Finally, the structure and presentation of this novel is beautiful.Norfolk's prose is as delicious to read as many of the culinary elements that weave through his narrative. The chapters are intersected with recipes from the ancient feast and these guide the reader through the story's developing events. The book is one of those special novels that a reader reluctantly leaves because everything about it, characters, narrative twists and turns, structure all gell together into a very rich and, may I say it, deliciously layered and perfect whole.
Help other customers find the most helpful reviews 
Was this review helpful to you? Yes No


2 of 2 people found the following review helpful
5.0 out of 5 stars A gorgeous book in every way, 5 Nov 2012
By 
Mrs. K. A. Wheatley "katywheatley" (Leicester, UK) - See all my reviews
(TOP 500 REVIEWER)    (VINE VOICE)    (REAL NAME)   
This review is from: John Saturnall's Feast (Hardcover)
Customer review from the Amazon Vine Programme (What's this?)
This is a gorgeous book which was utterly compelling and a delight to read. Norfolk has made this story a real sensory feast, and I have devoured it over two days. It tells the story of a young boy, John Saturnall, growing up in the reign of Charles I in a small village where his mother is considered to be a witch. Her knowledge of plants and her understanding of the land she inhabits is passed on to her son, and he makes use of it in a different way over the eventful course of his life, as he eventually finds himself in the kitchens of an aristocratic family. There is an air of magical realism to this work which adds an interesting flavour to the novel without overpowering the main story. The historical backdrop of the chaos of the civil war, the years of Cromwell's rule and life under Charles II is beautifully utilised and well written, and the whole book is a triumph.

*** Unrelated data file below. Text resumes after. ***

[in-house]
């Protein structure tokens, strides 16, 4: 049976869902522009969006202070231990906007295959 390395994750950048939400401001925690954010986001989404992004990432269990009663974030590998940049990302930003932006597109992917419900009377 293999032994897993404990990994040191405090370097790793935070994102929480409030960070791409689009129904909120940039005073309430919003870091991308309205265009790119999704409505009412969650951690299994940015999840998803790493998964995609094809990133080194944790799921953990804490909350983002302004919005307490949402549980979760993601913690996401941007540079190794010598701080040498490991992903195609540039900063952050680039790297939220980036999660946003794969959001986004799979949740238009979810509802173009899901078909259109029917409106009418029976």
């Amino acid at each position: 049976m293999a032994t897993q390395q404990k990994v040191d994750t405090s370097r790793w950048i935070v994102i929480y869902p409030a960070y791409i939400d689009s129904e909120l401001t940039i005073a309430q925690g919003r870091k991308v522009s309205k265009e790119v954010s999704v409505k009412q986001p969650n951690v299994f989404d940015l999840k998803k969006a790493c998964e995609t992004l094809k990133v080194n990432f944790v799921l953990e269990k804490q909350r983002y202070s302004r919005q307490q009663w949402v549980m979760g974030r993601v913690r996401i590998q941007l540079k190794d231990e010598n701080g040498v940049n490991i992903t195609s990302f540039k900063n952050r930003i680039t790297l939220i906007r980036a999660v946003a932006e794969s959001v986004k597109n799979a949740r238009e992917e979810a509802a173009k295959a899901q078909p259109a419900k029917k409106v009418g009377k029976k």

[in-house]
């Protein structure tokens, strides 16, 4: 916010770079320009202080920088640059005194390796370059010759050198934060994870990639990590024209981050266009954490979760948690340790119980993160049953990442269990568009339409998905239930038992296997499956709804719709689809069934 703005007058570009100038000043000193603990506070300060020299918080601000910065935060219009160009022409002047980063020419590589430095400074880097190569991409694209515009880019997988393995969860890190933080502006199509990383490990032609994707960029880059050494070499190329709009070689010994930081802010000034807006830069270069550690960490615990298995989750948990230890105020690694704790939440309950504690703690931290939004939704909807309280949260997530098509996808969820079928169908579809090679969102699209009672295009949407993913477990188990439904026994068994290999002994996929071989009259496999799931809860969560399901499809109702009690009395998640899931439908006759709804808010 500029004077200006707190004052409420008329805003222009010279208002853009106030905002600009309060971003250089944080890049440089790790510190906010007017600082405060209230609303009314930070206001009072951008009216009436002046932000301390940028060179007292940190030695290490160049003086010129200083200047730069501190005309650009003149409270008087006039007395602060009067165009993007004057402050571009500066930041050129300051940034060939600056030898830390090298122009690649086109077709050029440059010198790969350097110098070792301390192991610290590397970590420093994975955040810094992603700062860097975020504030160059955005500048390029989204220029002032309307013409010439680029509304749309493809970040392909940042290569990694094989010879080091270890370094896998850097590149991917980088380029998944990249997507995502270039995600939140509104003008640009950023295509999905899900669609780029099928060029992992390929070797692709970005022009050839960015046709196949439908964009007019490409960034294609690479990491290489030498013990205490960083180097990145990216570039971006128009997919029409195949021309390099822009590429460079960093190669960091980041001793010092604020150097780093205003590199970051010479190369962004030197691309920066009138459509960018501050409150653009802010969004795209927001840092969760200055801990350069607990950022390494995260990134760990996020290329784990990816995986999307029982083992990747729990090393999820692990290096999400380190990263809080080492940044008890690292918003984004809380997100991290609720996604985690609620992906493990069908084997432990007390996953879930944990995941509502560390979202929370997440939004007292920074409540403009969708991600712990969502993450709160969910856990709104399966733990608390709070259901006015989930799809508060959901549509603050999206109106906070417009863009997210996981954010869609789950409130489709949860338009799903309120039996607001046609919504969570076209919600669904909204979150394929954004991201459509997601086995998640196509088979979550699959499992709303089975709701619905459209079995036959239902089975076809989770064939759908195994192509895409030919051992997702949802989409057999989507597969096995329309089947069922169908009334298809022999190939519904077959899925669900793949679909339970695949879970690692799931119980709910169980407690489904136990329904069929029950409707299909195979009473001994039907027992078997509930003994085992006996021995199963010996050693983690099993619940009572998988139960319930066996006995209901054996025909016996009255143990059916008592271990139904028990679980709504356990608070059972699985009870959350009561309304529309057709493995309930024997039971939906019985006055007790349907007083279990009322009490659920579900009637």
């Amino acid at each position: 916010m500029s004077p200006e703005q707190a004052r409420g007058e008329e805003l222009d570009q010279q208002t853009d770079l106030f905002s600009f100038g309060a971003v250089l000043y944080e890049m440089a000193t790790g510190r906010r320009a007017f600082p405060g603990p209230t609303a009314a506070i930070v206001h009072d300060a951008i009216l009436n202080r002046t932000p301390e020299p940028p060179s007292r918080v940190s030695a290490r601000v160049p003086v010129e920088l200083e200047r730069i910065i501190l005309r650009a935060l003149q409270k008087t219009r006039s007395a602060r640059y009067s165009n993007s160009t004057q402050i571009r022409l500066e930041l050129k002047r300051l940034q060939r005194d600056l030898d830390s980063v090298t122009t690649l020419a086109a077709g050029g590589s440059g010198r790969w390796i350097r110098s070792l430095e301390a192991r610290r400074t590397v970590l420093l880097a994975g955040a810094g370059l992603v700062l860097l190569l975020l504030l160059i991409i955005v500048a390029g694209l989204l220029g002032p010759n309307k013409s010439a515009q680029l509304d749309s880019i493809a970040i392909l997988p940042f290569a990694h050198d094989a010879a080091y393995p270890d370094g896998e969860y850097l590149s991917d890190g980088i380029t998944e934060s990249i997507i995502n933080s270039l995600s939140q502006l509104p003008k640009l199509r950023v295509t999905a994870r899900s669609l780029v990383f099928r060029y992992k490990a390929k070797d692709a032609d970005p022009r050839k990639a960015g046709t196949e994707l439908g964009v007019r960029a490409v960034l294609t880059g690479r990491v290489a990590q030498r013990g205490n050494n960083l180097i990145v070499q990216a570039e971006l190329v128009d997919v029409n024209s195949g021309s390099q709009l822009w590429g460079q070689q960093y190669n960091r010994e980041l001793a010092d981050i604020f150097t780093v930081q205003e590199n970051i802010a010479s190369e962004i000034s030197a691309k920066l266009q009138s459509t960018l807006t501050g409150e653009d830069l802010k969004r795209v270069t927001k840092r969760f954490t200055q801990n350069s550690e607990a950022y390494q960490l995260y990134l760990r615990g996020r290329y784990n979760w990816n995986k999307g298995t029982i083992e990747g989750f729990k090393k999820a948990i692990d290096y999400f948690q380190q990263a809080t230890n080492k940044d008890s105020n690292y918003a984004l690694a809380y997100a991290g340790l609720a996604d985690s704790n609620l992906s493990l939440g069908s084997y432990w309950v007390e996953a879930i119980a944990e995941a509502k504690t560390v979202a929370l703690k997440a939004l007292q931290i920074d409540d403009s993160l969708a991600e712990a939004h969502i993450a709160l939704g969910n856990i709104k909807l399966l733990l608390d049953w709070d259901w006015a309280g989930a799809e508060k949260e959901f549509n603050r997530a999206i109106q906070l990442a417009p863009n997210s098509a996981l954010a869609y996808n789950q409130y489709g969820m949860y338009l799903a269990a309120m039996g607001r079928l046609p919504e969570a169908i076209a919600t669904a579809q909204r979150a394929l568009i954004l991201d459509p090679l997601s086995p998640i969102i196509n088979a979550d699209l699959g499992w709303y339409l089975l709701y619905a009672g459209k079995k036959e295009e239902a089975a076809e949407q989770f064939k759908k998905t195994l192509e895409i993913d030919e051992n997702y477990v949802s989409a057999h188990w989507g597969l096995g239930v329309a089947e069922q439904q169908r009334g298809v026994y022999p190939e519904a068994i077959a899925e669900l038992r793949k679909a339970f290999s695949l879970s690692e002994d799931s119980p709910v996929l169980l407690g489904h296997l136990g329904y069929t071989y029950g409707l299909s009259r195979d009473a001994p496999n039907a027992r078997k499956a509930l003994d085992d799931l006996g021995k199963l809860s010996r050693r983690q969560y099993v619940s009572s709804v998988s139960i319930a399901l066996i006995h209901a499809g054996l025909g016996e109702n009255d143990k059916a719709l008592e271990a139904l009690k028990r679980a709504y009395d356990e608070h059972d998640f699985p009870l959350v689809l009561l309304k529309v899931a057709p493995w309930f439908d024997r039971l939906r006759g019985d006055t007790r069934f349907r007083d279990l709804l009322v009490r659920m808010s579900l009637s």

Help other customers find the most helpful reviews 
Was this review helpful to you? Yes No


2 of 2 people found the following review helpful
5.0 out of 5 stars A Veritable Cornucopia, 31 Oct 2012
By 
M. J. Saxton (Dewsbury, West Yorkshire United Kingdom) - See all my reviews
(VINE VOICE)    (REAL NAME)   
This review is from: John Saturnall's Feast (Hardcover)
Customer review from the Amazon Vine Programme (What's this?)
I was predisposed to this novel, anyway, because it is set in my favourite historical period (mid seventeenth century), but it was much more of a treat than I had imagined. It is one of those thoroughly enjoyable historical novels written by a master of the form.

Susan Sandall keeps her book close and secret, not even her young son John may see it. Once the villagers begin to intimidate him because they think his mother is a witch she knows it is time to share her secret: The Feast. John gradually learns to read using his mother's book; she teaches him it all by heart. When the witch hunters return with a vengeance and the two are chased to Buccla's Wood it is time for his final lesson.

Soon John is taken on in the kitchens at Buckland Manor when his extraordinary sense of smell and distinction is revealed. From here his rise is inevitable, and his doom is set. In the Lady Lucretia he meets his match in more ways than one.

The wealth of domestic detail throughout this novel is its greatest strength: people and places are vividly evoked. The great celebratory meals are conjured brilliantly in the imagination via sight and smell. Every character becomes comfortably familiar and the mystery of Buccla and Saint Clodock winds around them all.

The sequence during the Civil War and the Protectorate is telling in its resonance with the older story of the Vale, but also in the description of Naseby and the deprivation under Puritan rule. Lawrence Norfolk has imagined vividly and written with clarity creating here a spread of narrative to satisfy many appetites. Well worth a read.
Help other customers find the most helpful reviews 
Was this review helpful to you? Yes No


‹ Previous | 1 26 | Next ›
Most Helpful First | Newest First

This product

Only search this product's reviews